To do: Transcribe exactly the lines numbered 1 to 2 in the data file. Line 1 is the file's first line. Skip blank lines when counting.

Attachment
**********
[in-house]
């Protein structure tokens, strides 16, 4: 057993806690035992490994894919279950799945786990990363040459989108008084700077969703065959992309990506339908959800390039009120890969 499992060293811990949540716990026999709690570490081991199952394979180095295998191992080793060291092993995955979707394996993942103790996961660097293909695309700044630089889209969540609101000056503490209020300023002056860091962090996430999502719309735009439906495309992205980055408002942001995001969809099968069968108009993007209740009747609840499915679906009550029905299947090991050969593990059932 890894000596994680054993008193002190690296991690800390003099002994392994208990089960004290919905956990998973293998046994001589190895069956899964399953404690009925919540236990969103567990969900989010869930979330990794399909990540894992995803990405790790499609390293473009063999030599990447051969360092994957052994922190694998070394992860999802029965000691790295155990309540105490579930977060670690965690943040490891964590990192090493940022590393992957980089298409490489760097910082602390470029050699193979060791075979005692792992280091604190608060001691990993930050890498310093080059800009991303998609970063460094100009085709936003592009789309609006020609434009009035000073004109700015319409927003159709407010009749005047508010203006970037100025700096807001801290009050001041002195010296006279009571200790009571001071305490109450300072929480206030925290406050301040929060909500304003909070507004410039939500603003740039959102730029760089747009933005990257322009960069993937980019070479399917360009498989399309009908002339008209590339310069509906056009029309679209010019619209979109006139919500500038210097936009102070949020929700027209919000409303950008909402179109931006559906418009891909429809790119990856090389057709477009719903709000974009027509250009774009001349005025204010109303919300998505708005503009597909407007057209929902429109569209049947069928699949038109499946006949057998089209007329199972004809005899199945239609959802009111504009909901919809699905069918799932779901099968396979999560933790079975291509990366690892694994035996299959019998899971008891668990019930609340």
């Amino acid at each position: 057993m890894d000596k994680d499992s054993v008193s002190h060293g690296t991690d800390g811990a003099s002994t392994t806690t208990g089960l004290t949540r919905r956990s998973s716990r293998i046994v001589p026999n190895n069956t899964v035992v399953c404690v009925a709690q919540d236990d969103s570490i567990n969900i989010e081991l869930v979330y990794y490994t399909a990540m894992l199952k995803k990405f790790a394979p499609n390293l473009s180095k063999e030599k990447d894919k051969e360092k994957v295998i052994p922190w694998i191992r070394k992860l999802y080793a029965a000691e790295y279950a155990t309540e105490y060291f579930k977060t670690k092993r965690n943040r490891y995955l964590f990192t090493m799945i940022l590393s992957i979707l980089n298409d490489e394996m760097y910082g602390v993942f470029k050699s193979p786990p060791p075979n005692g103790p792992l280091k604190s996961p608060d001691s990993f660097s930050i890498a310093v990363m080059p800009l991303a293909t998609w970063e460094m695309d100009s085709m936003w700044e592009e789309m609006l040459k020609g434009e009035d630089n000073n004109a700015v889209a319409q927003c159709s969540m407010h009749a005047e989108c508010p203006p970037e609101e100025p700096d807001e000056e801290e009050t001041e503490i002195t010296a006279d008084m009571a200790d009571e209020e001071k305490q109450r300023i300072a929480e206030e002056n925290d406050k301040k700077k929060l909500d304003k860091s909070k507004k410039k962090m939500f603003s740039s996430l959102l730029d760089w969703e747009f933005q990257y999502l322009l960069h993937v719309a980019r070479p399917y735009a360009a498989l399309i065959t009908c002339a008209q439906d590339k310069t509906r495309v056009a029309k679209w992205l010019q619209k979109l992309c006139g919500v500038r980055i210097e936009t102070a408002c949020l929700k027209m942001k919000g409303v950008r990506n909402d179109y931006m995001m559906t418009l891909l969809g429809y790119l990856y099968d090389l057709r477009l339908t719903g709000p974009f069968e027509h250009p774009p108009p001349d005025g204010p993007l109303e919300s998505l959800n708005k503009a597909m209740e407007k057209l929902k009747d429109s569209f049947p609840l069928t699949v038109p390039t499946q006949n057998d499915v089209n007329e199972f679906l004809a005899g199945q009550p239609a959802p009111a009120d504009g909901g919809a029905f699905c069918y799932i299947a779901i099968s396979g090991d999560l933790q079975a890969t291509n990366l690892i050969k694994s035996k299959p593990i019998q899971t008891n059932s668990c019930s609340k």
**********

[in-house]
């Protein structure tokens, strides 16, 4: 057993806690035992490994894919279950799945786990990363040459989108008084700077969703065959992309990506339908959800390039009120890969 499992060293811990949540716990026999709690570490081991199952394979180095295998191992080793060291092993995955979707394996993942103790996961660097293909695309700044630089889209969540609101000056503490209020300023002056860091962090996430999502719309735009439906495309992205980055408002942001995001969809099968069968108009993007209740009747609840499915679906009550029905299947090991050969593990059932 890894000596994680054993008193002190690296991690800390003099002994392994208990089960004290919905956990998973293998046994001589190895069956899964399953404690009925919540236990969103567990969900989010869930979330990794399909990540894992995803990405790790499609390293473009063999030599990447051969360092994957052994922190694998070394992860999802029965000691790295155990309540105490579930977060670690965690943040490891964590990192090493940022590393992957980089298409490489760097910082602390470029050699193979060791075979005692792992280091604190608060001691990993930050890498310093080059800009991303998609970063460094100009085709936003592009789309609006020609434009009035000073004109700015319409927003159709407010009749005047508010203006970037100025700096807001801290009050001041002195010296006279009571200790009571001071305490109450300072929480206030925290406050301040929060909500304003909070507004410039939500603003740039959102730029760089747009933005990257322009960069993937980019070479399917360009498989399309009908002339008209590339310069509906056009029309679209010019619209979109006139919500500038210097936009102070949020929700027209919000409303950008909402179109931006559906418009891909429809790119990856090389057709477009719903709000974009027509250009774009001349005025204010109303919300998505708005503009597909407007057209929902429109569209049947069928699949038109499946006949057998089209007329199972004809005899199945239609959802009111504009909901919809699905069918799932779901099968396979999560933790079975291509990366690892694994035996299959019998899971008891668990019930609340």